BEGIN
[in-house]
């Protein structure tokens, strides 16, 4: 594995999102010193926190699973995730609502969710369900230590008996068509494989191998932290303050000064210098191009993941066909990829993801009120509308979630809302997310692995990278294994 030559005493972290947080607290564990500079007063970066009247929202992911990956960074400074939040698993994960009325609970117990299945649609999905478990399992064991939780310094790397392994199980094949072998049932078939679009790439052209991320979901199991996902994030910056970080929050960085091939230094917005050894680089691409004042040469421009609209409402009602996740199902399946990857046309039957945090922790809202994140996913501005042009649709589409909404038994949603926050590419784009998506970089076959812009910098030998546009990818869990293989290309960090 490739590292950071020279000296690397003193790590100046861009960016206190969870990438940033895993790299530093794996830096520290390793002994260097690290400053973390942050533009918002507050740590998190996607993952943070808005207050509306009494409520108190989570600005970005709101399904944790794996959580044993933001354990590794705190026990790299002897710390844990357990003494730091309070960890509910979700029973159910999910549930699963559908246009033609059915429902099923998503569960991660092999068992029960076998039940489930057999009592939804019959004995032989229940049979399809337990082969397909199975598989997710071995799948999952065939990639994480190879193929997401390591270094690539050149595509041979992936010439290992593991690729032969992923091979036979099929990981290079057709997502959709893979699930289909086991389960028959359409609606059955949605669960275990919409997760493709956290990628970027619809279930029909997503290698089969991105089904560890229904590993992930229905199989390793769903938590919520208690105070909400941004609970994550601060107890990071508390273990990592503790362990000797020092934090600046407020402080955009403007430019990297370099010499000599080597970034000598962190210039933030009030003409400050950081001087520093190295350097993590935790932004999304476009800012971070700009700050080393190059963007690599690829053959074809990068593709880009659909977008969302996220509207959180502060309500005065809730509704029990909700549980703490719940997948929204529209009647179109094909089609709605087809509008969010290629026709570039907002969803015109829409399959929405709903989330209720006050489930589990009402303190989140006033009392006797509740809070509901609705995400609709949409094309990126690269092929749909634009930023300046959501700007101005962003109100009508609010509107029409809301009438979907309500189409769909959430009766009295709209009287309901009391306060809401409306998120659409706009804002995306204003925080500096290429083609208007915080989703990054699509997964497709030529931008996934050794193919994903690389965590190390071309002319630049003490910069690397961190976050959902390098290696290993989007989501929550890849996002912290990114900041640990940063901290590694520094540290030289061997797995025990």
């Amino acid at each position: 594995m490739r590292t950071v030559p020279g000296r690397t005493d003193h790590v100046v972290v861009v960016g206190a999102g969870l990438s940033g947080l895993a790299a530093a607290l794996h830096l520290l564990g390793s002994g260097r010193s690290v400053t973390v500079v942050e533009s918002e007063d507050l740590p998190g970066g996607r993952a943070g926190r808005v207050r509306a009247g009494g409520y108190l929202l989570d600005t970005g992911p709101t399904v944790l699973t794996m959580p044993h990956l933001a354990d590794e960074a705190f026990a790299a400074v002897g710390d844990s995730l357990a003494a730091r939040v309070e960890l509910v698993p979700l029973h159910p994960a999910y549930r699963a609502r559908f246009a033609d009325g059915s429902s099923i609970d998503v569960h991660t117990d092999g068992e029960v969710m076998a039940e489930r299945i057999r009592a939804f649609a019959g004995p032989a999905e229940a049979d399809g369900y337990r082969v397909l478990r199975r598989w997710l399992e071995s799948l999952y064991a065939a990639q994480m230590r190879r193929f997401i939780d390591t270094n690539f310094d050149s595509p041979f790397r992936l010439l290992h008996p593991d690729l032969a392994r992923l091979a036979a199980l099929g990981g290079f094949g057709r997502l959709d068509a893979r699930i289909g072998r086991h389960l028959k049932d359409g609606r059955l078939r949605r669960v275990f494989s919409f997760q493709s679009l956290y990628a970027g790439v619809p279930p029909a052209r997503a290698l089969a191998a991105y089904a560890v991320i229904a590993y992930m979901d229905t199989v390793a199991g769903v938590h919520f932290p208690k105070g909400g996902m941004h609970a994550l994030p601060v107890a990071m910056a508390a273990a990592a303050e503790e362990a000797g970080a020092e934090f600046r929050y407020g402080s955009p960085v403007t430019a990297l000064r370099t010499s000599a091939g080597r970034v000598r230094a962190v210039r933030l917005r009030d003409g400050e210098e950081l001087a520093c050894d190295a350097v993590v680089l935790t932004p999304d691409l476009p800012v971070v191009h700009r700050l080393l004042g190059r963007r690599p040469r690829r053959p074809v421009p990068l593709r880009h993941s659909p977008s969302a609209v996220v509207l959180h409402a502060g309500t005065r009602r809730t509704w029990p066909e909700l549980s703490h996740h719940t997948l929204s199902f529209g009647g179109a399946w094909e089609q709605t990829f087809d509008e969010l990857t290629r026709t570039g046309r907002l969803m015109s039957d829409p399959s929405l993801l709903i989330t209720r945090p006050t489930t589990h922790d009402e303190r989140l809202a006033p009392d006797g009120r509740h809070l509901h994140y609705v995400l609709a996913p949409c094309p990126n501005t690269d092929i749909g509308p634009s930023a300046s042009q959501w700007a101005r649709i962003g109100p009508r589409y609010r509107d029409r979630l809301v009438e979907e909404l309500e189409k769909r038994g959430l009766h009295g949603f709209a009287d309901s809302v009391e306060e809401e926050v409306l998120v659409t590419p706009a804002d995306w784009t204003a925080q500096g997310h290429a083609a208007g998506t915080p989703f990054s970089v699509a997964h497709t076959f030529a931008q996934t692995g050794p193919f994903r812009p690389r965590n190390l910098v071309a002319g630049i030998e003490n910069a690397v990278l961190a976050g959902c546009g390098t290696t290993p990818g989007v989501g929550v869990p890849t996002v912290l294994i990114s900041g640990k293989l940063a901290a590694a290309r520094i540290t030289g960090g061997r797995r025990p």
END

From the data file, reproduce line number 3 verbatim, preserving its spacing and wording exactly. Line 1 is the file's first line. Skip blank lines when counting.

């Amino acid at each position: 594995m490739r590292t950071v030559p020279g000296r690397t005493d003193h790590v100046v972290v861009v960016g206190a999102g969870l990438s940033g947080l895993a790299a530093a607290l794996h830096l520290l564990g390793s002994g260097r010193s690290v400053t973390v500079v942050e533009s918002e007063d507050l740590p998190g970066g996607r993952a943070g926190r808005v207050r509306a009247g009494g409520y108190l929202l989570d600005t970005g992911p709101t399904v944790l699973t794996m959580p044993h990956l933001a354990d590794e960074a705190f026990a790299a400074v002897g710390d844990s995730l357990a003494a730091r939040v309070e960890l509910v698993p979700l029973h159910p994960a999910y549930r699963a609502r559908f246009a033609d009325g059915s429902s099923i609970d998503v569960h991660t117990d092999g068992e029960v969710m076998a039940e489930r299945i057999r009592a939804f649609a019959g004995p032989a999905e229940a049979d399809g369900y337990r082969v397909l478990r199975r598989w997710l399992e071995s799948l999952y064991a065939a990639q994480m230590r190879r193929f997401i939780d390591t270094n690539f310094d050149s595509p041979f790397r992936l010439l290992h008996p593991d690729l032969a392994r992923l091979a036979a199980l099929g990981g290079f094949g057709r997502l959709d068509a893979r699930i289909g072998r086991h389960l028959k049932d359409g609606r059955l078939r949605r669960v275990f494989s919409f997760q493709s679009l956290y990628a970027g790439v619809p279930p029909a052209r997503a290698l089969a191998a991105y089904a560890v991320i229904a590993y992930m979901d229905t199989v390793a199991g769903v938590h919520f932290p208690k105070g909400g996902m941004h609970a994550l994030p601060v107890a990071m910056a508390a273990a990592a303050e503790e362990a000797g970080a020092e934090f600046r929050y407020g402080s955009p960085v403007t430019a990297l000064r370099t010499s000599a091939g080597r970034v000598r230094a962190v210039r933030l917005r009030d003409g400050e210098e950081l001087a520093c050894d190295a350097v993590v680089l935790t932004p999304d691409l476009p800012v971070v191009h700009r700050l080393l004042g190059r963007r690599p040469r690829r053959p074809v421009p990068l593709r880009h993941s659909p977008s969302a609209v996220v509207l959180h409402a502060g309500t005065r009602r809730t509704w029990p066909e909700l549980s703490h996740h719940t997948l929204s199902f529209g009647g179109a399946w094909e089609q709605t990829f087809d509008e969010l990857t290629r026709t570039g046309r907002l969803m015109s039957d829409p399959s929405l993801l709903i989330t209720r945090p006050t489930t589990h922790d009402e303190r989140l809202a006033p009392d006797g009120r509740h809070l509901h994140y609705v995400l609709a996913p949409c094309p990126n501005t690269d092929i749909g509308p634009s930023a300046s042009q959501w700007a101005r649709i962003g109100p009508r589409y609010r509107d029409r979630l809301v009438e979907e909404l309500e189409k769909r038994g959430l009766h009295g949603f709209a009287d309901s809302v009391e306060e809401e926050v409306l998120v659409t590419p706009a804002d995306w784009t204003a925080q500096g997310h290429a083609a208007g998506t915080p989703f990054s970089v699509a997964h497709t076959f030529a931008q996934t692995g050794p193919f994903r812009p690389r965590n190390l910098v071309a002319g630049i030998e003490n910069a690397v990278l961190a976050g959902c546009g390098t290696t290993p990818g989007v989501g929550v869990p890849t996002v912290l294994i990114s900041g640990k293989l940063a901290a590694a290309r520094i540290t030289g960090g061997r797995r025990p």